HCM CITY — Cashew farmers in the country are facing a poor harvest due to bad weather and low prices because of low international demand.
In the south-eastern province of Bình Phước, the country’s largest producer of the nut, yields are down significantly after heavy rains during the flowering period in February affected fruiting.
Nguyễn Thị Min of Bù Đăng District’s Đắk Nhau Commune said two unseasonable spells of rain followed by prolonged hot weather when her cashew trees were blooming caused most flowers to dry and fall off.
Her harvest was insignificant this year, she said.
Bù Đăng District accounts for a third of the province’s cashew growing area at nearly 59,000ha.
Nguyễn Huy Long, head of the district Bureau of Agriculture and Rural Development, said the yield was expected to be low this year at just 1.1 tonnes per hectare.
In the Tây Nguyên (Central Highlands) province of Gia Lai, cashew is a key crop in border districts like Đức Cơ and Ia Grai and provides a reliable income for farmers, especially ethnic.
But this year there too the harvest has been poor because of the weather and diseases.
According to Phan Đình Thắm, head of the Ia Grai Bureau of Agriculture and Rural Development, the cashew yield depends largely on the weather, especially at the time of flowering.
Due to the unseasonable rains the yield is expected to be 20-30 per cent down from last year.
Ia Grai has 5,700ha under cashew and plans to maintain this area in the coming years.
In the southern province of Bà Rịa-Vũng Tàu, farmers have harvested this year’s cashew later than normal and the yield is 30-50 per cent down because of hoar frost, cold weather and infestation by mosquito bugs, according to local farmers.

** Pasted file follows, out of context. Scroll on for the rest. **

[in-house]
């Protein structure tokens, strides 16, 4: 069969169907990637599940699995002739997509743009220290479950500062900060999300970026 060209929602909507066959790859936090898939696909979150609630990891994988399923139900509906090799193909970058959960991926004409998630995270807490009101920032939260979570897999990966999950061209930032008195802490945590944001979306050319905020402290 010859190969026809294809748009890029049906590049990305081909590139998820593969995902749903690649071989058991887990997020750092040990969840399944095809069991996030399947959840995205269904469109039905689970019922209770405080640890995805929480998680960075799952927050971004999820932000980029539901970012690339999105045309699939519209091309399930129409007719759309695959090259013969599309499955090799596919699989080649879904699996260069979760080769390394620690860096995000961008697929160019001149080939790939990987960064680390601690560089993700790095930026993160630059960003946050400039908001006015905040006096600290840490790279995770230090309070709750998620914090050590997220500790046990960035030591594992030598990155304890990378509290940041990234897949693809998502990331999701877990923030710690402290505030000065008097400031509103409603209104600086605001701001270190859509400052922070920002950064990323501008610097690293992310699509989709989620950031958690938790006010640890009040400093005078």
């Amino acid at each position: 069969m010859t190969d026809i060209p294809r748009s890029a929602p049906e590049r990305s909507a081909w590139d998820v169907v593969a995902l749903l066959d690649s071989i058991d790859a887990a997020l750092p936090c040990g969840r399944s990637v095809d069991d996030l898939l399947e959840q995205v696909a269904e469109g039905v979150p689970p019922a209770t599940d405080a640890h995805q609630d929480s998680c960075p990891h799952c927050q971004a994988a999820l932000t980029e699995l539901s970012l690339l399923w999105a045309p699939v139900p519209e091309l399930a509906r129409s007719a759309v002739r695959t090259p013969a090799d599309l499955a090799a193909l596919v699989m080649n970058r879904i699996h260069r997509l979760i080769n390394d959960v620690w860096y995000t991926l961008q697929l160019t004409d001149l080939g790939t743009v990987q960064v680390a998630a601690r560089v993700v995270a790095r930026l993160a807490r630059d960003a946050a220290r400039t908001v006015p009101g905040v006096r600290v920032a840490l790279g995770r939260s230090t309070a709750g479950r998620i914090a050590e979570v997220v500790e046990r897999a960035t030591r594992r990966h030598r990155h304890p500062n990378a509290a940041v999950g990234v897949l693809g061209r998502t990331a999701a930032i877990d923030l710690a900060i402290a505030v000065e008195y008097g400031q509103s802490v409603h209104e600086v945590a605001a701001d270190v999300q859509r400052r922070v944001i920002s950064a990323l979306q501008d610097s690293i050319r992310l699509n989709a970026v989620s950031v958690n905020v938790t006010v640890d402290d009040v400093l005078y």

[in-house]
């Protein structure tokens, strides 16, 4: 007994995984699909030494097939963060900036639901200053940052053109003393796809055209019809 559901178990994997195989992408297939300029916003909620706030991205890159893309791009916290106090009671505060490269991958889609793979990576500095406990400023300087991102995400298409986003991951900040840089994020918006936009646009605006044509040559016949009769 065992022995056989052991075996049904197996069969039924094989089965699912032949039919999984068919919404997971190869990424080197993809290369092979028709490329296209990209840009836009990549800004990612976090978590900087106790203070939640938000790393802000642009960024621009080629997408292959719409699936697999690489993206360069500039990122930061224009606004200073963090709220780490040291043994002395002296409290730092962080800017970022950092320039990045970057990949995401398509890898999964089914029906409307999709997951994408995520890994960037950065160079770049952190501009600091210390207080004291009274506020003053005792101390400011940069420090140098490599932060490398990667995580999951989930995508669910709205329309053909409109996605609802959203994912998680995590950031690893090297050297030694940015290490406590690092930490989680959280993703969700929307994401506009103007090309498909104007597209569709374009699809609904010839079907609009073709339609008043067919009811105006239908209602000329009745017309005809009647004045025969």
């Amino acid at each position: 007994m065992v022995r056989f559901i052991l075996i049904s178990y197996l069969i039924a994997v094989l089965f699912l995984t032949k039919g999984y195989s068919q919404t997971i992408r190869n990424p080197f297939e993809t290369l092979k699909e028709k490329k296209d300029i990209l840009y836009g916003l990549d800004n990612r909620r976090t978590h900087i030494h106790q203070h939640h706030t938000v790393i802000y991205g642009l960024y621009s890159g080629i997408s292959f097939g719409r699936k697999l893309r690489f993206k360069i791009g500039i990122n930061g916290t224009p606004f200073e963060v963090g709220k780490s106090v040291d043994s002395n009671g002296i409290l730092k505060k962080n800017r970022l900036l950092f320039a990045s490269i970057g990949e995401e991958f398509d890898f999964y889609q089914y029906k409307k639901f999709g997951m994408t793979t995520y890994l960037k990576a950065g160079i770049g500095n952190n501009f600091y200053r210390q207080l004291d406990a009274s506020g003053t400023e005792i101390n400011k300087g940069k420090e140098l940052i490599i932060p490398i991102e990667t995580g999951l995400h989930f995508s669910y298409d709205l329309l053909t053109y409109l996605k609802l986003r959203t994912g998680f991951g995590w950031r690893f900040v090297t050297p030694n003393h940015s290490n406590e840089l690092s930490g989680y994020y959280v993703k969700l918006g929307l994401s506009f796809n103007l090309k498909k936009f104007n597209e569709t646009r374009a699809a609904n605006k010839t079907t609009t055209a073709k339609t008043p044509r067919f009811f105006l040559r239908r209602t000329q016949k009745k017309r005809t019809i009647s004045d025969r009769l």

Besides, farmers are also facing low prices since traders have reduced buying because of off-season rains, which means they cannot dry the nuts and their quality will decline.
Traders in Bình Phước have been buying fresh cashew at a price of VNĐ28,000 (US$1.2) per kilogramme, down VNĐ10,000 from last year.
Besides, cashew processors have also reduced purchases because of a fall in export demand due to the COVID-19 pandemic.
To improve farmers’ incomes, authorities in cashew growing provinces have instructed them to adopt intensive growing methods to improve yields and grow new high-quality varieties.
They have also strengthened support policies to help farmers replace unproductive plants.
The Bà Rịa-Vũng Tàu Department of Agriculture and Rural Development is working with the Southeastern Fruit Research Institute to create new strains to supply farmers.
It has organised training for farmers in disease management and advanced farming techniques.
Trần Xuân Khải, deputy head of the Gia Lai Sub-department of Plant Protection and Cultivation, said his agency had reviewed unproductive cashew areas and plans to switch to other suitable crops like fruits and medicinal plants there in consultation with farmers.
It would instruct farmers to grow 9,000-10,000ha of cashew using intensive methods.
Bình Phước Province has support policies to enable farmers to increase yields and set up co-operatives that link up with processors to produce high-quality cashew for exports.
It also helps processors build brand names, get soft loans and tie up with farmers to set up clean cashew growing areas. — VNS